Contents
Cal Poly Pomona

P&R Responses for recommendation 17

Recommendation 17
Department Agricultural Science Program
Consensus Opinion 1 out of 1 faculty/staff : Pro
Consensus Explanation A synergy can be felt and seen in this program today. The increased opportunity for research and funding is evident by what the program has obtained in just a few short years. The growth in exteranl funding has been matched by a growth in student enrollment. Considering the food industry and our location, this program should be considered essential and a priority for the University.
Minority Opinion NA out of NA faculty/staff : NA
Minority Explanation

Recommendation 17
Department Animal & Veterinary Sciences
Consensus Opinion 6 out of 6 faculty/staff : Con
Consensus Explanation The Animal and Veterinary Sciences Department (AVS) unanimously opposes P&R recommendation # 17 suggesting the Food Science and Technology (FST) program be discontinued / merged for the following reasons:


1. If P&R was designed to save money then merging Foods and Nutrition (FN) with FST will have no effect on cost efficiency. The 2 programs share Department Chair, Secretary, Technician, laboratories, office space, and courses. Due to the nature of the professions and careers, required courses differ significantly. FN is designed to meet accreditation by the Commission of Accreditation for Dietetics Education (CADE) and prepares students for careers in the health area. FST is designed to meet IFT and RCA requirements and prepares students for careers in the food industry (product development, quality control, production, R&D) and food safety/inspection/regulation. Discontinuing or merging FST will put accreditation by CADE and approval by IFT and RCA at risk as well as jeopardize support from the food industry.

2. The FST program serves a unique state wide need at a minimal cost. The FST major offers the only BS in this field in Southern CA and is only one of three in California. FST is comparable to other nationwide programs with a fraction of the cost and faculty. FST cost per WTU is second lowest for the College and lower than 13 out of 15 programs in Science. Five programs in Agriculture and Science had higher cost per FTE. FST has the 3rd lowest operating expenditures of the 8 programs in Agriculture and lower than all but 2 programs in Science.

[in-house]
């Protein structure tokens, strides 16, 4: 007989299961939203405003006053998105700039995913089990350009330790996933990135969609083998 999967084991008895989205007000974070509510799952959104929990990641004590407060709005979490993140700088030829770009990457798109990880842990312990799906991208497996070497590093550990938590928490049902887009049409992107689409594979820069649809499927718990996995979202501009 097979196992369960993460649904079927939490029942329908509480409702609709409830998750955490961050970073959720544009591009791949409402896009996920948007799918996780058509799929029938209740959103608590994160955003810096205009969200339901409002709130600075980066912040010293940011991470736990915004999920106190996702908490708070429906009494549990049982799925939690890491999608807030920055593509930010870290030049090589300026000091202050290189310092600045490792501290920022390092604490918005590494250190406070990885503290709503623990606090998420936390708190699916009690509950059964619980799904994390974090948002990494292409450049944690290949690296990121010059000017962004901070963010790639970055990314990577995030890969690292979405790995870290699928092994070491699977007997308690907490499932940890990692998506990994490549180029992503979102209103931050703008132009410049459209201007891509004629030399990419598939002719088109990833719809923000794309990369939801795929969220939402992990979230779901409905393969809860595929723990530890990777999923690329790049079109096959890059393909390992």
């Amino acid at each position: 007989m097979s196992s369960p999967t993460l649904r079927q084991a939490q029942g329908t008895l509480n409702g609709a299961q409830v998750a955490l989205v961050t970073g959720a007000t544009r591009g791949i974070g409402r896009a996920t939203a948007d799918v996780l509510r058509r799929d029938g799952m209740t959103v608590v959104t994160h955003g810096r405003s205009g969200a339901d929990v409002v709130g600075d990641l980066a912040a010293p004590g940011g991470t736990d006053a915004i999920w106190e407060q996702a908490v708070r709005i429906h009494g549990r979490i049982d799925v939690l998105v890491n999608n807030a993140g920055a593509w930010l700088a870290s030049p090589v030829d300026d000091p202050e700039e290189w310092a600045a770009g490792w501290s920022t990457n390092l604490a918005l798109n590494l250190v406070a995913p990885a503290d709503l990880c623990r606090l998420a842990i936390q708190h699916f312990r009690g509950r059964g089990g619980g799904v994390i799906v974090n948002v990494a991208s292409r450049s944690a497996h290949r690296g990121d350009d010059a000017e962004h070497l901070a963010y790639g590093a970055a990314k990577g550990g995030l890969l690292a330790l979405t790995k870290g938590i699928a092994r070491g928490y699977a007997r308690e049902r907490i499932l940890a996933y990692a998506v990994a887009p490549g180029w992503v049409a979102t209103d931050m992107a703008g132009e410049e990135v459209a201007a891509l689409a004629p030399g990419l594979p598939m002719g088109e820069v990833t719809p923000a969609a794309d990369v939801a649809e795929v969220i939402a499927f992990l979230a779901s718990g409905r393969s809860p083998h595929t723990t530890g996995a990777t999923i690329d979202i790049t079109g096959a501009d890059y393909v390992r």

3. The FST program provides the most thoroughly trained graduates for the largest concentration of food companies in California. FST faculty and students have community support and are associated with The Institute of Food Technologists (IFT) and the local 1,600-member section. FST will host the regional College Bowl competition in 2008 and the Southern California Food Industry Conference for 2007 and 2008.

4. FST courses are mandatory for many programs in the College of Agriculture: 2 for accreditation requirements for Dietetics; 2 for Nutrition Science; and 3 for the newly developed AVS Food Safety emphasis.
Minority Opinion NA out of NA faculty/staff : NA
Minority Explanation

Recommendation 17
Department Apparel Merchandising & Management
Consensus Opinion 7 out of 14 faculty/staff : Con
Consensus Explanation The AMM faculty believe that the findings of the P&R committee concerning the Food Science and Technology (FST) are not sound and we oppose them.

The program has grown rapidly since 2002 and has a track record of academic excellence and innovation.

FST services a large and important industry that is under-served by programs in the state. It clearly represents an important academic area where Cal Poly Pomona can differentiate itself from other schools and the program has been instrumental in raising the profile of Cal Poly in this area.

There is no justification for what efficiency improvements will be obtained - since both Foods and Nutrition (FN) and FST already jointly share departmental resources!

FN and FST were established to meet diverse industry/ career path needs. Merging the two programs could seriously undermine their accreditation credentials and downgrade the support they receive from their respective external stakeholders.

AMM faculty want to see the university support an independent FST program.

Minority Opinion 0 out of 14 faculty/staff : Pro
Minority Explanation

Recommendation 17
Department Food Science and Technology
Consensus Opinion NA out of NA faculty/staff : NA